Storm Ciara: British Airways blasted by Portsmouth chief executive left stranded in Portugal
THE chief executive of a large property trust in Portsmouth has slammed British Airways over its handling of flights cancelled by Storm Ciara.
Peter Goodship, the chief executive of the Portsmouth Naval Base Property Trust, was among more than 140 travellers expecting to fly from Faro, in Portugal, to Gatwick at 11am on Sunday.
But Storm Ciara has led to hundreds of flights to and from the UK being cancelled, including Peter’s – but the passengers waiting at the airport were not notified for more than five hours after their departure time.
The 70-year-old, who was due to return from a nine day trip visiting his daughter in Aljezur, said: ‘I have got a BA app and when I checked it at 7am it was saying that flight was delayed an hour.
‘So it was going to take off at 12pm. So I rocked up at the airport at 9:30am.
‘Our bags were loaded on to the aircraft, but there was a rumour the plane might not be flying.
‘Then the board said it would leave at 19:00, and everyone was wondering what was going on.’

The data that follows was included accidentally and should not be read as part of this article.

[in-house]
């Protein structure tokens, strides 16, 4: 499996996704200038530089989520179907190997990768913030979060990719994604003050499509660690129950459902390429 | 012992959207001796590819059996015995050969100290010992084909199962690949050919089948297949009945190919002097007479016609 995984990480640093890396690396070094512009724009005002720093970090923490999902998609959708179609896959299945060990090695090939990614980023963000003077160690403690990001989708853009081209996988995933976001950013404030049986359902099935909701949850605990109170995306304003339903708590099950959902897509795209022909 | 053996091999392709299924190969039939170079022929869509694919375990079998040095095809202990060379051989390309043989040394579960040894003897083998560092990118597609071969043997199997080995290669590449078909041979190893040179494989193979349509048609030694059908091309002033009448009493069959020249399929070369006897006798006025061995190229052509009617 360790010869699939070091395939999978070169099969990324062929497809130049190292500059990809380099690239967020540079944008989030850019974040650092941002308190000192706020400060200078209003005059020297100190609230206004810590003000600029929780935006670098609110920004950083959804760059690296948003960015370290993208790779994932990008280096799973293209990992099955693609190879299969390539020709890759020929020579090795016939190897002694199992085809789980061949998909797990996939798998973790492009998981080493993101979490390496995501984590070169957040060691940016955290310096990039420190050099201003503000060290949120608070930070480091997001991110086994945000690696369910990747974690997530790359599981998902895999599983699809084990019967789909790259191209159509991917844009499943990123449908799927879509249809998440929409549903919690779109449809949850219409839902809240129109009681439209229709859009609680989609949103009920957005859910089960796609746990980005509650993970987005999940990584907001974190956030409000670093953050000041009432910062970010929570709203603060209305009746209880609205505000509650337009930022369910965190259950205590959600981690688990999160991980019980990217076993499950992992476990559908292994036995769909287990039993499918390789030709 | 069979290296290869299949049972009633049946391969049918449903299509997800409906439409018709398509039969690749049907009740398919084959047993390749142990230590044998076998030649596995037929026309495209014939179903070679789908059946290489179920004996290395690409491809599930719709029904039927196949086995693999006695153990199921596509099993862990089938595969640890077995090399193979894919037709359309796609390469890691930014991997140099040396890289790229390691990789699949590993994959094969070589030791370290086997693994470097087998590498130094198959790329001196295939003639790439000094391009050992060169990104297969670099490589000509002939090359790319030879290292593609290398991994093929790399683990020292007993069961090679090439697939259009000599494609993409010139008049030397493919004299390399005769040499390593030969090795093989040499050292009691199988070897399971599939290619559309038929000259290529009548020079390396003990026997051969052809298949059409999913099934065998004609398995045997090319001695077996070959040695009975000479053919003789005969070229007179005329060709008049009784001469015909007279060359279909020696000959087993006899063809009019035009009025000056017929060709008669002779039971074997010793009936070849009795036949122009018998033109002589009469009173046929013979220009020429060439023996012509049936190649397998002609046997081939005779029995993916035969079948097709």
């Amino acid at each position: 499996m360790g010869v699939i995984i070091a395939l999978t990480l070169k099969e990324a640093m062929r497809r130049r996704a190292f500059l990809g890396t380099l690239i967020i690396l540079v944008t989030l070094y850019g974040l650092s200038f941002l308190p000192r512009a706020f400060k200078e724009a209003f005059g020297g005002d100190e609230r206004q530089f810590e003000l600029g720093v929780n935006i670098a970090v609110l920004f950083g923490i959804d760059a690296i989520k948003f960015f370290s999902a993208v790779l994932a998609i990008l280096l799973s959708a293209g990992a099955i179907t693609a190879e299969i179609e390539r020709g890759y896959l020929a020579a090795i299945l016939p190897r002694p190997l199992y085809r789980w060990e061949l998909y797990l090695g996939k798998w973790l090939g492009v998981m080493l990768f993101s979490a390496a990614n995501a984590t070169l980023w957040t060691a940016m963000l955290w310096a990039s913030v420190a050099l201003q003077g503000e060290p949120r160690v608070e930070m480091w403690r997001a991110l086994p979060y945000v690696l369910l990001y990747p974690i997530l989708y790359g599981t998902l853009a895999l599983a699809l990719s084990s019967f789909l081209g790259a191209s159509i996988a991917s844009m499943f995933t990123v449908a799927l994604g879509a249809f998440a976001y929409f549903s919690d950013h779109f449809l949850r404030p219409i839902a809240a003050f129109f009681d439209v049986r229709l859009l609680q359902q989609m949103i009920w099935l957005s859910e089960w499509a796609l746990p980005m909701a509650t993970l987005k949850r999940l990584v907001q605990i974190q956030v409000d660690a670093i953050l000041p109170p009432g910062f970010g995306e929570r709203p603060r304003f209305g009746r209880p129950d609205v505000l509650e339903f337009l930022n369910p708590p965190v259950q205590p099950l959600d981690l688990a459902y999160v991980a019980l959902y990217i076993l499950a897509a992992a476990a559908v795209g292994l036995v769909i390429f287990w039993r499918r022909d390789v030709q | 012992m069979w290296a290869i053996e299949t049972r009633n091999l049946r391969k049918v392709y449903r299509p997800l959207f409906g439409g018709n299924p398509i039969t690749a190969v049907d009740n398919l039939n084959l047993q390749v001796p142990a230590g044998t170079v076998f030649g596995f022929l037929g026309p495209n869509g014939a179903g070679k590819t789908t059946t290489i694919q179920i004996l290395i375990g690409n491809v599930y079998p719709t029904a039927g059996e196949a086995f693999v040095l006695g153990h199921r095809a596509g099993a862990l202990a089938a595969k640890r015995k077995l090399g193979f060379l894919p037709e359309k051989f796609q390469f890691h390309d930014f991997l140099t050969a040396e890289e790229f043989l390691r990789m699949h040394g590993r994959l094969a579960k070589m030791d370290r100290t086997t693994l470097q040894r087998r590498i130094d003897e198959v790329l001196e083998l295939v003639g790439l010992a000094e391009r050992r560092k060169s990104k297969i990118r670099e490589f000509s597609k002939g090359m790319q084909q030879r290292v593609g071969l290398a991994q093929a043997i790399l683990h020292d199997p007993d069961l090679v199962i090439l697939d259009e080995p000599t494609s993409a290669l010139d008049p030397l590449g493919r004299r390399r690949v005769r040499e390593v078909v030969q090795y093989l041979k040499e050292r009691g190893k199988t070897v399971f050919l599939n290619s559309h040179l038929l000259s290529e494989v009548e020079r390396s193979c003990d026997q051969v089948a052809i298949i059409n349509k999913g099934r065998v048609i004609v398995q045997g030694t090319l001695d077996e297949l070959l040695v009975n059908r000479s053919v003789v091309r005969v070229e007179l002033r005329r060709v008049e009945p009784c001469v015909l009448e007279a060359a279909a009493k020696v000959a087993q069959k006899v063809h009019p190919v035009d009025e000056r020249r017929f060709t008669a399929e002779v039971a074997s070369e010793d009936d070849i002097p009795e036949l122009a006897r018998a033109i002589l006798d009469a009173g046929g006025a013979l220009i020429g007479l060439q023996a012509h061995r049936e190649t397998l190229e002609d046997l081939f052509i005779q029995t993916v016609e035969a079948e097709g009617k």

An information board directed frustrated passengers to another gate for more information from a BA staff member – but there was no one there.
Peter added: ‘There is a phone number you can call for information, but there’s no reply when you ring it.
‘We’ve been left in limbo.
‘But Easy Jet customers who were flying at about the same time were taken to hotels hours ago.
At 4pm local time, a BA representative at the airport told passengers their flight would leave Monday morning and hotel accommodation was being arranged.
Peter said: ‘All I would expect is to be told what’s happening as soon as possible, so we could have all made our own arrangements.’
A spokesman from British Airways said the company was ‘carefully assessing’ every flight.
He said: ‘Like all airlines operating in and out of the UK today, we are being significantly disrupted by Storm Ciara. Safety is at the heart of everything we do, and our highly trained team is carefully assessing every flight.
‘We’re sorry for the overnight delay to this flight and our in contact with our customers to provide overnight accommodation.’
Air Traffic Control restrictions at Gatwick limited the number of aircraft that can land at the airport, with more than 300 arrivals and departures grounded.
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